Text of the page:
WEBVTT physics/ap-physics-1-2/fullerton
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Hi everyone and welcome back to Educator.com.
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Today we are going to continue our study of fluids as we talk about the continuity equation.
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Our objectives are going to be to apply the continuity equation to fluids and motion.
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To explain the continuity equation in terms of conservation of mass flow rate.
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Conservation of mass for fluid flow. When fluids move through a full pipe, the volume of fluid entering the pipe must be equal to the volume of fluid leaving the pipe.
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The Law of Conservation of Mass for Fluids.
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This holds true even if the diameter of the pipe changes.
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In short, what we call the volume flow rate remains constant throughout the pipe.
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And we will look through a couple of applications of that here.
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Volume flow rate. The volume of fluid moving through the pipe can be quantified in terms of volume flow rate.
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The volume flow rate is the area of the pipe times the velocity of the fluid, and it must be constant throughout the pipe.
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So over here on the left-hand side, if we are looking at a pipe with a changing diameter, we have Area1, where the fluid has Velocity1.
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Over here on the right-hand side, we have Area2 and Velocity2.
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A1V1, the volume flow rate on the left-hand side, must be equal to A2V2, the volume flow rate on the right-hand side.
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What that means practically is that you must have a higher velocity or a faster flow over here and a slower flow over here.
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Let us look at some examples and applications.
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Water runs through a water main of cross-sectional area 0.4 square meters with a velocity of 6 meters per second.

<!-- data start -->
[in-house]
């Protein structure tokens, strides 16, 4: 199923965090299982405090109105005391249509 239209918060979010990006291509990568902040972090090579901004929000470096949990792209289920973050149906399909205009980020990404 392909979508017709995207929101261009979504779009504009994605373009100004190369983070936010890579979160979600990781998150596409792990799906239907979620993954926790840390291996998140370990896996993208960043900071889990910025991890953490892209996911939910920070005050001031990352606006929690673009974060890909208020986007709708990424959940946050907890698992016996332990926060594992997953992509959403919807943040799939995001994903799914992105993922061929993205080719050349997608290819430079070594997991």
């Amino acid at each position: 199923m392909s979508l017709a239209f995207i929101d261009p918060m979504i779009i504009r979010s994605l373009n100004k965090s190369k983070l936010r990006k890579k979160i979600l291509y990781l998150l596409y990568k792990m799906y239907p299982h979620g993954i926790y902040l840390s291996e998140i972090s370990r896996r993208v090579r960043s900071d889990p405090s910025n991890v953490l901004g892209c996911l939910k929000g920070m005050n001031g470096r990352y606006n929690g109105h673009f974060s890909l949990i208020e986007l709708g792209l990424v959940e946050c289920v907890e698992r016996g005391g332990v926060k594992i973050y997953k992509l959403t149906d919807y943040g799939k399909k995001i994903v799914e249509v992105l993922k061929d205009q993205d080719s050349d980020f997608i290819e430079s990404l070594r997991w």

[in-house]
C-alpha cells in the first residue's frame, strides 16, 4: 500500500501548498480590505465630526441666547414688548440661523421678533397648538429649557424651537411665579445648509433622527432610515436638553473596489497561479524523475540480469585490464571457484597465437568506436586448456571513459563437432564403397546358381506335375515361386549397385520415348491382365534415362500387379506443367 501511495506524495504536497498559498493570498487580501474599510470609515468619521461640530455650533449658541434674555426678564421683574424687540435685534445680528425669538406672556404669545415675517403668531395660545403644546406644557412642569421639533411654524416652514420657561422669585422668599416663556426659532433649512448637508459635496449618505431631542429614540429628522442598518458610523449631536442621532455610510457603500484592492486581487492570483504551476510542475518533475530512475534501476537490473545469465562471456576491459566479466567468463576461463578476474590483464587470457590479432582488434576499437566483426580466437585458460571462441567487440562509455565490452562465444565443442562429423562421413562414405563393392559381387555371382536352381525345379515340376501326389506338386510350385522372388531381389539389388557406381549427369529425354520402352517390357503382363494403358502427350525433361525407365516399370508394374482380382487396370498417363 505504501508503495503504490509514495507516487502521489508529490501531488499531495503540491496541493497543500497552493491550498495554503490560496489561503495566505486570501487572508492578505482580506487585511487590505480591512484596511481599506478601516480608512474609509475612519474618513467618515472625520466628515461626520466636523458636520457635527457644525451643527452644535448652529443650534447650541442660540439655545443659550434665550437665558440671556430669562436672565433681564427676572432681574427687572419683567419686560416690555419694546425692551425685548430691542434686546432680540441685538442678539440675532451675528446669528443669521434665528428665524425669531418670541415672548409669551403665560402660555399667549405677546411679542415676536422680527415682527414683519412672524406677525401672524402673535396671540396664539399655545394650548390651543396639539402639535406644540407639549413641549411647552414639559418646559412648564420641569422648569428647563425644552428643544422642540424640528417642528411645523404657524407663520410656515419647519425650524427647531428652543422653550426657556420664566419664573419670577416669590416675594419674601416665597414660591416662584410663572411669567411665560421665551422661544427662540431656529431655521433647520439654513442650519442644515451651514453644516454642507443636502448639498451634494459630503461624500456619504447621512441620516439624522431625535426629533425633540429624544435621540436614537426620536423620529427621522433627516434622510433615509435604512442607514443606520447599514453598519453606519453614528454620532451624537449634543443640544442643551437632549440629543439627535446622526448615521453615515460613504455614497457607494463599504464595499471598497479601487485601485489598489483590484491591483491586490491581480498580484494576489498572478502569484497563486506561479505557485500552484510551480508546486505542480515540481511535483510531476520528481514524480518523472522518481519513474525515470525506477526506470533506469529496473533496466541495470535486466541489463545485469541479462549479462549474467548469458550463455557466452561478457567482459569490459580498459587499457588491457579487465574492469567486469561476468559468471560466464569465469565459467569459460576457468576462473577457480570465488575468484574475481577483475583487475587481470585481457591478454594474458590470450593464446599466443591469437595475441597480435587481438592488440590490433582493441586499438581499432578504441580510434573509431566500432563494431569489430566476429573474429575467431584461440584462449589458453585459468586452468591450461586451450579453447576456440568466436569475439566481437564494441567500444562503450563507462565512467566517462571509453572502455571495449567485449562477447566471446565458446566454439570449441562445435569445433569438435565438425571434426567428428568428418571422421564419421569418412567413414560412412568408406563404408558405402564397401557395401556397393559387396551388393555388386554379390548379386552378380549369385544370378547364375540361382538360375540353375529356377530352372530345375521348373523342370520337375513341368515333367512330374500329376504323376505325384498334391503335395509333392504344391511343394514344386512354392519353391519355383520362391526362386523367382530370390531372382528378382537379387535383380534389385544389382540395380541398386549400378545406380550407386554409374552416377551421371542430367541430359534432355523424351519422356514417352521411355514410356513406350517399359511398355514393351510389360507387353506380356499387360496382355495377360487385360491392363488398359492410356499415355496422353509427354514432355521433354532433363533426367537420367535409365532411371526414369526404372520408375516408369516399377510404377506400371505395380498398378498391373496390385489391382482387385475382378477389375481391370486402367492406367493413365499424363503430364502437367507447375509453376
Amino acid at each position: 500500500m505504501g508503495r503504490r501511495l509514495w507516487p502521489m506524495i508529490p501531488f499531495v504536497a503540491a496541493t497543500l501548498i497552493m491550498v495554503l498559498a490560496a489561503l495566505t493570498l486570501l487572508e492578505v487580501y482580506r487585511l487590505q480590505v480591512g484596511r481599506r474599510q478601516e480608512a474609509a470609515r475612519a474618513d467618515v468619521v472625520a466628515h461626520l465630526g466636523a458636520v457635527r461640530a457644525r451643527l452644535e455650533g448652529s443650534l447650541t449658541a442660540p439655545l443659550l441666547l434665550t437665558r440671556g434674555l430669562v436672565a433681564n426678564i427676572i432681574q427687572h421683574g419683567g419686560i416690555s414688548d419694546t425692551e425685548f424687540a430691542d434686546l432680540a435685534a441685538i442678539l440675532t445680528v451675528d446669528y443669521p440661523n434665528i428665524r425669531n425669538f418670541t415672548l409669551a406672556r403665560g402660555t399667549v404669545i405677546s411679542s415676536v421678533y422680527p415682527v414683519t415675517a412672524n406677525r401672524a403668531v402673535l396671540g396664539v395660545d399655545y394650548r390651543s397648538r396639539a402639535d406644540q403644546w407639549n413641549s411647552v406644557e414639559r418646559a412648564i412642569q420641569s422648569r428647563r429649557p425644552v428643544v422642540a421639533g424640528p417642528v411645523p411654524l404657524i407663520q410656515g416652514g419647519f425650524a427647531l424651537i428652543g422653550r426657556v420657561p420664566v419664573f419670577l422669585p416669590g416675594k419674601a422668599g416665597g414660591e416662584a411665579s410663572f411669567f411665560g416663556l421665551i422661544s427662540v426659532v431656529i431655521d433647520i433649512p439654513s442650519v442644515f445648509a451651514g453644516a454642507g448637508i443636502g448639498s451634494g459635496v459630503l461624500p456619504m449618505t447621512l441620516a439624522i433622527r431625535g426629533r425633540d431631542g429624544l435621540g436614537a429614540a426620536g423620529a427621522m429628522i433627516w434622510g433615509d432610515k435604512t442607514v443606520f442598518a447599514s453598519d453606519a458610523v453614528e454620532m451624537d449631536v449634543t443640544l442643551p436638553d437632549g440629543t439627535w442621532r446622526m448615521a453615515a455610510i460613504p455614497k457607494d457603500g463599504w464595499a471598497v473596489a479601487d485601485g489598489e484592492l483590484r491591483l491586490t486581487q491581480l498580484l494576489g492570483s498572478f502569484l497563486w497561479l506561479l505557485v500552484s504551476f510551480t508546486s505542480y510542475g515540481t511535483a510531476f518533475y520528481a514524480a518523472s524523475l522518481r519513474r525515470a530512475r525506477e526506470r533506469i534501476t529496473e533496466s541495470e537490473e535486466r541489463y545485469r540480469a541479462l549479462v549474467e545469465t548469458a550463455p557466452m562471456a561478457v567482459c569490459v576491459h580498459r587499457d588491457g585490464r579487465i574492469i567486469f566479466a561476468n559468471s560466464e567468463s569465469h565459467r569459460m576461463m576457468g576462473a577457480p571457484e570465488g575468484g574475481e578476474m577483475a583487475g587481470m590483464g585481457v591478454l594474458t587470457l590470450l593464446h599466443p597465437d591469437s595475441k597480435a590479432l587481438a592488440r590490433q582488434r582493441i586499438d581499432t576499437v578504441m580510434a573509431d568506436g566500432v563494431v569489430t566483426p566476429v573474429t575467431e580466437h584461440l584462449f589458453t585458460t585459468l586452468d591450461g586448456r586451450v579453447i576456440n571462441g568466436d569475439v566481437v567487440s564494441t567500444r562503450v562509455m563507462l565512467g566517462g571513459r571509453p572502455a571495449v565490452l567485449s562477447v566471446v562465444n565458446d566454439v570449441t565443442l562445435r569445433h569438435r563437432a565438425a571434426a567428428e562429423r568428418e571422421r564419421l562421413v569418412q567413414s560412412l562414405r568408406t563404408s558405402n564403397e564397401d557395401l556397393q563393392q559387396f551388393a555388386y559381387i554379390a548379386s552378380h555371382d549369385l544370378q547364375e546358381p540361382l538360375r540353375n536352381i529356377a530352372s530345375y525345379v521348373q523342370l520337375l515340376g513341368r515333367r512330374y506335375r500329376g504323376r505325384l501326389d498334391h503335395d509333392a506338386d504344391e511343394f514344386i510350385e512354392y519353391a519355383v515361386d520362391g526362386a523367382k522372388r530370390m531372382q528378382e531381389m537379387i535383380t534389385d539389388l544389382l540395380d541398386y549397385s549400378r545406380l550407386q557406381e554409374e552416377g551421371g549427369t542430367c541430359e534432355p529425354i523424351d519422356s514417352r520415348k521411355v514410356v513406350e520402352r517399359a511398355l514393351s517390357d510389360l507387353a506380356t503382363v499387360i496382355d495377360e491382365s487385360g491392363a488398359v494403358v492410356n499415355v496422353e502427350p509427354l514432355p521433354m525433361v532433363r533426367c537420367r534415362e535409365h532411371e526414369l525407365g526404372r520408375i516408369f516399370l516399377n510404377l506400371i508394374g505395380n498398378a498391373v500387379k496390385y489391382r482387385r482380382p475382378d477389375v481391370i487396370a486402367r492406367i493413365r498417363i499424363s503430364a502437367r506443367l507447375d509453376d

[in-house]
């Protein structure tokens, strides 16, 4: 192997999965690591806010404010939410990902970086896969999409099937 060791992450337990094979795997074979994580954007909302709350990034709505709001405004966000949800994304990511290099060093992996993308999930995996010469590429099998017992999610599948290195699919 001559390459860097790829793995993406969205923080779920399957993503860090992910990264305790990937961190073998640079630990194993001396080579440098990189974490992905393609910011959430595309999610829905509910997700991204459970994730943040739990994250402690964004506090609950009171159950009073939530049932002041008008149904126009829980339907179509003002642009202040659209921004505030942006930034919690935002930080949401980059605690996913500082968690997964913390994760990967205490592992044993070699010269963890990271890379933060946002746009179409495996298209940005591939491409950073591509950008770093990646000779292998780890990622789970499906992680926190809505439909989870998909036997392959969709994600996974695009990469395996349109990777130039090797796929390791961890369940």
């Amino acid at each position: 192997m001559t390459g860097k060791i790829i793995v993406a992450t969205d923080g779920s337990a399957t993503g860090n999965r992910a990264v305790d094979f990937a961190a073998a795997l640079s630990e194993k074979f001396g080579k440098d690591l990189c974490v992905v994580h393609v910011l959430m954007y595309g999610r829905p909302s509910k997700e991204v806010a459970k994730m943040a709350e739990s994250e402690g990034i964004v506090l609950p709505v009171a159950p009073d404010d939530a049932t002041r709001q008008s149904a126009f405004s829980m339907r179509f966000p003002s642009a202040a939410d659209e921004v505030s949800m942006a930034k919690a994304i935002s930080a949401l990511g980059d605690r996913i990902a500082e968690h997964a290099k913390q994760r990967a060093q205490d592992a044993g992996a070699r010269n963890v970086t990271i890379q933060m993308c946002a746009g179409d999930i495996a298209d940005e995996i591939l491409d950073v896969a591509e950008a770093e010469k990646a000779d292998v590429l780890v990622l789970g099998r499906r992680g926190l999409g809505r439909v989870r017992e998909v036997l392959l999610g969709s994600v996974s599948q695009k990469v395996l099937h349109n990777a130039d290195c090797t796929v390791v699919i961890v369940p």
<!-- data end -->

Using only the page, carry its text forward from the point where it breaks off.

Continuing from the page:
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Calculate the velocity of the water in the pipe when the pipe tapers down to a cross-secitonal area of 0.3 meters squared.
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Well, continuity equation for fluid says A1V1 must equal A2V2.
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Therefore, Velocity2 at the skinnier section of the pipe must be equal to A1 over A2 times V1.
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Or 0.4 divided by 0.3 square meters times that 6 meters per second or 8 meters per second.
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It gets a little narrower, it gets a little faster.
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Let us take a look at the garden hose example.
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A lot of folks have probably done this before.
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As you are watering the garden or playing with the hose, you want the water to come out a little bit faster so you cover up the end of the nozzle with your thumb a little bit.
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You decrease that cross-sectional area so that the water has to come out faster to maintain that volume flow rate.
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In this problem, the water enters a typical garden hose of diameter 1.6 centimeters with the velocity of 3 meters per second.